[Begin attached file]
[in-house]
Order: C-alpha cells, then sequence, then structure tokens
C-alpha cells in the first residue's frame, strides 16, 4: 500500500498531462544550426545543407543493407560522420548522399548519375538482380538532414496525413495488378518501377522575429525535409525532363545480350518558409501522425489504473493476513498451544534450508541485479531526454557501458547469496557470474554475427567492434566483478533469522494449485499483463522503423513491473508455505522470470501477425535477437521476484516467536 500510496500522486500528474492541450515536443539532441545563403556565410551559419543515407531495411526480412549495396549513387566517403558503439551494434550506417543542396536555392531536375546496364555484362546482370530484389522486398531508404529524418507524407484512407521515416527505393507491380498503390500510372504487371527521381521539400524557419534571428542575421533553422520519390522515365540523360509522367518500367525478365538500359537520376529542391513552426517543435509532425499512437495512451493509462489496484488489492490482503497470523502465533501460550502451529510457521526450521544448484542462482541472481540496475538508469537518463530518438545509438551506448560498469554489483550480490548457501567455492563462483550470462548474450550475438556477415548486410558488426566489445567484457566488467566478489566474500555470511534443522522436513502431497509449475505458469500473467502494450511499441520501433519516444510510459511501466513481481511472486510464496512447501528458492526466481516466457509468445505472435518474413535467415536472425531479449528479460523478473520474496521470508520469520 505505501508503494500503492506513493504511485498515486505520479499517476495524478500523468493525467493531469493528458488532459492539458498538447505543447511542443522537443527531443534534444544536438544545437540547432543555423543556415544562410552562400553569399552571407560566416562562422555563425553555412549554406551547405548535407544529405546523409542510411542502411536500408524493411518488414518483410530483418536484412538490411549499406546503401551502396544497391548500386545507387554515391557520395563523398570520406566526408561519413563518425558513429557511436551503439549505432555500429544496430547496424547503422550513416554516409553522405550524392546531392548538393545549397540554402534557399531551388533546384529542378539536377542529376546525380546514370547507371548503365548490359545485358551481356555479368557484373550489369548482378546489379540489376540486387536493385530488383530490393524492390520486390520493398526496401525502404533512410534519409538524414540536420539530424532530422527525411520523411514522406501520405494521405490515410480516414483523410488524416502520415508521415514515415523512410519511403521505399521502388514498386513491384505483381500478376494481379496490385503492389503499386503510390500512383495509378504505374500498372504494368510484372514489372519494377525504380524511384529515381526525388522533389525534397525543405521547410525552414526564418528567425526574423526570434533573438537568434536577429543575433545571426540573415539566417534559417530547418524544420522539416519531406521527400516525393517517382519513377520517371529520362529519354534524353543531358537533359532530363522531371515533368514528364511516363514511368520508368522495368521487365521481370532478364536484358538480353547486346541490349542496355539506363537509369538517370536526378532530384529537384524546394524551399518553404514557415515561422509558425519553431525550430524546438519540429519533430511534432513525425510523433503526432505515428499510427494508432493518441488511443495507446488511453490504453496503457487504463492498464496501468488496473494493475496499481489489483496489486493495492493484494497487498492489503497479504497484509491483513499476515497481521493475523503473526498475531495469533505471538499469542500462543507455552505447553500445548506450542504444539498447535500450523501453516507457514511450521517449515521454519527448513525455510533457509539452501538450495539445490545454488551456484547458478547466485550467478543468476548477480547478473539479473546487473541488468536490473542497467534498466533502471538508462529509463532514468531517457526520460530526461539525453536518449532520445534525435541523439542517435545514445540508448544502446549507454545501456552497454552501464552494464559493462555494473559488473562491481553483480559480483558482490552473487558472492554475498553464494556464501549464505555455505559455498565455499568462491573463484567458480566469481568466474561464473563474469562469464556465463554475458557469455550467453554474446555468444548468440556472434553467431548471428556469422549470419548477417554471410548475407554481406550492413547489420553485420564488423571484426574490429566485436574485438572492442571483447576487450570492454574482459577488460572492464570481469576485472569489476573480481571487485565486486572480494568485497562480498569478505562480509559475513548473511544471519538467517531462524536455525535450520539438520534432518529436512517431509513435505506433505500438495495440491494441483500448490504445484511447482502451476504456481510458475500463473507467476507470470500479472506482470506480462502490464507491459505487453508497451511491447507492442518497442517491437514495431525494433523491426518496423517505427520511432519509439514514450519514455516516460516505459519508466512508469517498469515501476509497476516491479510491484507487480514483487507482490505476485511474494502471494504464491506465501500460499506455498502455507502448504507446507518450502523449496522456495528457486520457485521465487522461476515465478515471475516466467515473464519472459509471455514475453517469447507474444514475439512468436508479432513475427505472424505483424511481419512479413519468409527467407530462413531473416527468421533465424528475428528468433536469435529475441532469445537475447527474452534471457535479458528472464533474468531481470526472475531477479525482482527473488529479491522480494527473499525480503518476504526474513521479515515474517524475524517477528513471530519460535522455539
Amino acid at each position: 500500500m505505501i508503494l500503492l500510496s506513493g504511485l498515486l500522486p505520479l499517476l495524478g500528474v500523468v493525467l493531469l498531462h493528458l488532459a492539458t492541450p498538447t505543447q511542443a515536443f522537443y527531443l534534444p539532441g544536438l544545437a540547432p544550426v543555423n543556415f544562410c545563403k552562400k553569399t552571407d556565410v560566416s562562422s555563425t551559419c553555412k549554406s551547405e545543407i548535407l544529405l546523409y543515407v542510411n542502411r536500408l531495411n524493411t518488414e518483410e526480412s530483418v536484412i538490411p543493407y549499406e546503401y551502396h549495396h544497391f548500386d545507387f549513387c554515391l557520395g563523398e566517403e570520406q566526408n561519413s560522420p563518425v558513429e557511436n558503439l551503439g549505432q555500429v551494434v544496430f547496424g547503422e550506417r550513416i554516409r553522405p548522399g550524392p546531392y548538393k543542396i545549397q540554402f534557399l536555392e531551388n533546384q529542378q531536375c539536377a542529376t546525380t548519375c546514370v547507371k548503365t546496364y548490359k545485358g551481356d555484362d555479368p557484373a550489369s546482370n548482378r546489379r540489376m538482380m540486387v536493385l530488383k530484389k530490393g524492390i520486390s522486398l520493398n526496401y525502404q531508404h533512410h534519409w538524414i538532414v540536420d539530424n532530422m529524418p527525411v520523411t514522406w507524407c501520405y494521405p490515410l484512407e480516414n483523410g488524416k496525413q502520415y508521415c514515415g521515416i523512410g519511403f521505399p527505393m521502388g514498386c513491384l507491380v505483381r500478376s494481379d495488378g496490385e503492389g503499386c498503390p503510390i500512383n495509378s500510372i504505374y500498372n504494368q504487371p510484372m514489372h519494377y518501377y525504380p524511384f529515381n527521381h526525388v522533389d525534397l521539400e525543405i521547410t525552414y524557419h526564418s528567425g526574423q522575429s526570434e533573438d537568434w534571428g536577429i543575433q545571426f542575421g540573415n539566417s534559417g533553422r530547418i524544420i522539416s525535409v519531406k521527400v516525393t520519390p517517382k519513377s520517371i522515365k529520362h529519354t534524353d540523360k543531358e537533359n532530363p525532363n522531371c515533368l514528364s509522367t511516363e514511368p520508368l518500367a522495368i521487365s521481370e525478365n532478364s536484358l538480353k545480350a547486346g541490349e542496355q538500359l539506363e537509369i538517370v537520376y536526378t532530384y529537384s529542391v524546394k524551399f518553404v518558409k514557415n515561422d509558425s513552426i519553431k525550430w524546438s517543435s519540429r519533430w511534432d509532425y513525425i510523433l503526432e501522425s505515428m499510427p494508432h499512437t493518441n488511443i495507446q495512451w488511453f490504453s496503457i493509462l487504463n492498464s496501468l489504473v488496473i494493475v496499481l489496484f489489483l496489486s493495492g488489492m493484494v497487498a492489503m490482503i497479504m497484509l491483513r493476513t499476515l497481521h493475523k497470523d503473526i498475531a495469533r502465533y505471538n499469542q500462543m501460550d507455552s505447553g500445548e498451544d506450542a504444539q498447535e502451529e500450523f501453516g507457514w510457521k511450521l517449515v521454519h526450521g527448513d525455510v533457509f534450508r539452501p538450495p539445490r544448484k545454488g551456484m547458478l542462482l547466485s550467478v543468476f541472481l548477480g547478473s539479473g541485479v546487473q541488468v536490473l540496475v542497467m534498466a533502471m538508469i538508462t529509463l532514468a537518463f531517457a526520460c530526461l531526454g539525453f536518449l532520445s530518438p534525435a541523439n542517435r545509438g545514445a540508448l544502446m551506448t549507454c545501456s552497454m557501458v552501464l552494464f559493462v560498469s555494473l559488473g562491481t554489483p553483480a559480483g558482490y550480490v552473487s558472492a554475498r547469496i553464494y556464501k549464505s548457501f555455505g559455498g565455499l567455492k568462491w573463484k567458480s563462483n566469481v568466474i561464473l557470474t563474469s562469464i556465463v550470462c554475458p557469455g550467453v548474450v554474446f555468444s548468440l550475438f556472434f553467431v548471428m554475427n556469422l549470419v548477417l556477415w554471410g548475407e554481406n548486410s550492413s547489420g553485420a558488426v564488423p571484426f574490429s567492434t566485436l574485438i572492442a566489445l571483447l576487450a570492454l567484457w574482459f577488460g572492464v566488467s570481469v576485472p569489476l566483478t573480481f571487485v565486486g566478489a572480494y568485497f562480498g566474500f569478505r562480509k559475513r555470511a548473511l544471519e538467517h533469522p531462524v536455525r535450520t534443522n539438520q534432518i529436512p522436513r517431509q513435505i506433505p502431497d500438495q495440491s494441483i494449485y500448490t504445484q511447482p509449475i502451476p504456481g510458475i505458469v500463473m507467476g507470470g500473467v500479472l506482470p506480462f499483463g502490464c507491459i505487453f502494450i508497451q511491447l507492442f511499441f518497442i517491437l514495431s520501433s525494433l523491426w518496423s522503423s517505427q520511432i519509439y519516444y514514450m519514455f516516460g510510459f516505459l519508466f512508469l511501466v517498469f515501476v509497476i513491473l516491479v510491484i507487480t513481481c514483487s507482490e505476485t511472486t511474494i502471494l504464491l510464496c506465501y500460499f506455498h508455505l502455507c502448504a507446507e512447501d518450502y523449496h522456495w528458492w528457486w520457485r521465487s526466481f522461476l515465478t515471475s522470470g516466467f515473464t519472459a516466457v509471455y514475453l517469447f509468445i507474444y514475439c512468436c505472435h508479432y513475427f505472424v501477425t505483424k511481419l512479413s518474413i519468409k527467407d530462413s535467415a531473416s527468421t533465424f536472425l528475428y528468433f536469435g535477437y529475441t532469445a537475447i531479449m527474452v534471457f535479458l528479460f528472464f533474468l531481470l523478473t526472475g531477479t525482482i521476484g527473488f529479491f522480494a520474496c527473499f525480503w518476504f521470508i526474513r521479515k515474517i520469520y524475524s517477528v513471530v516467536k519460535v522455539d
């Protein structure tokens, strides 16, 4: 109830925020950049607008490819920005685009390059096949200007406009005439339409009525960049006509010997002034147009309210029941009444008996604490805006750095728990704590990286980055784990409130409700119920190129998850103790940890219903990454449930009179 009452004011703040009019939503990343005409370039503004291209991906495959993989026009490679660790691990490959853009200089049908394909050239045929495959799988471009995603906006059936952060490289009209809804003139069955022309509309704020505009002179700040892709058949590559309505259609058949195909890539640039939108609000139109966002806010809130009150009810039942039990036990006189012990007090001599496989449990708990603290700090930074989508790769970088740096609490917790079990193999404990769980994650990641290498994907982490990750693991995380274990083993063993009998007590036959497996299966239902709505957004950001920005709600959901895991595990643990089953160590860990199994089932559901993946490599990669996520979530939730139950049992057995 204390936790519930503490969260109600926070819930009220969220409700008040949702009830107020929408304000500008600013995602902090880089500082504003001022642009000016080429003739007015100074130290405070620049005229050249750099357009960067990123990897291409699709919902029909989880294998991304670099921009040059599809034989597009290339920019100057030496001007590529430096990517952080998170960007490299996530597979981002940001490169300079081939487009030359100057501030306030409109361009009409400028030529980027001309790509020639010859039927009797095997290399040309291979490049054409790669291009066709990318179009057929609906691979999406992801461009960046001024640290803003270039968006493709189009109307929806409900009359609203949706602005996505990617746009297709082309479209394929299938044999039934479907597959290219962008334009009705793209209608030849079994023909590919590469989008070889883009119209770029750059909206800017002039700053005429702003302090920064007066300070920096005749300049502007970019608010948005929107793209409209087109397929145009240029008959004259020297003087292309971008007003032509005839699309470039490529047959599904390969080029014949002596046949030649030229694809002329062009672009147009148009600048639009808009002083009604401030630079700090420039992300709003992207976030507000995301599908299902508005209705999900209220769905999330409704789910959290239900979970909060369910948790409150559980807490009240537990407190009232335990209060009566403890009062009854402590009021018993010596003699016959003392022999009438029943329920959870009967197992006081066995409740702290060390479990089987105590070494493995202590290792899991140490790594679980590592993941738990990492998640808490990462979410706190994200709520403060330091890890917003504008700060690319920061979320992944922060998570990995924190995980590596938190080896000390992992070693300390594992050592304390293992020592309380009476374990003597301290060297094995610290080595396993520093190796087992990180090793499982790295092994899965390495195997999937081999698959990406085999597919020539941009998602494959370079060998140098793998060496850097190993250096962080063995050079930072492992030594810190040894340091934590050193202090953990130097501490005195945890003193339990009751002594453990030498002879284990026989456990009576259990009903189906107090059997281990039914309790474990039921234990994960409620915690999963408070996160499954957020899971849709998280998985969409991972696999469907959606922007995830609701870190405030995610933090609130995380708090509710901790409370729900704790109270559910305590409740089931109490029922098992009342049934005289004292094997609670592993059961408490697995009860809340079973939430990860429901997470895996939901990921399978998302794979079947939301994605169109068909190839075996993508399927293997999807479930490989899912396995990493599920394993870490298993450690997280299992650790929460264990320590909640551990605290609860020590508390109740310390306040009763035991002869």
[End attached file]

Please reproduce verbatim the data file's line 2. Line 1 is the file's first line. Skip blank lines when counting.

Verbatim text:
Order: C-alpha cells, then sequence, then structure tokens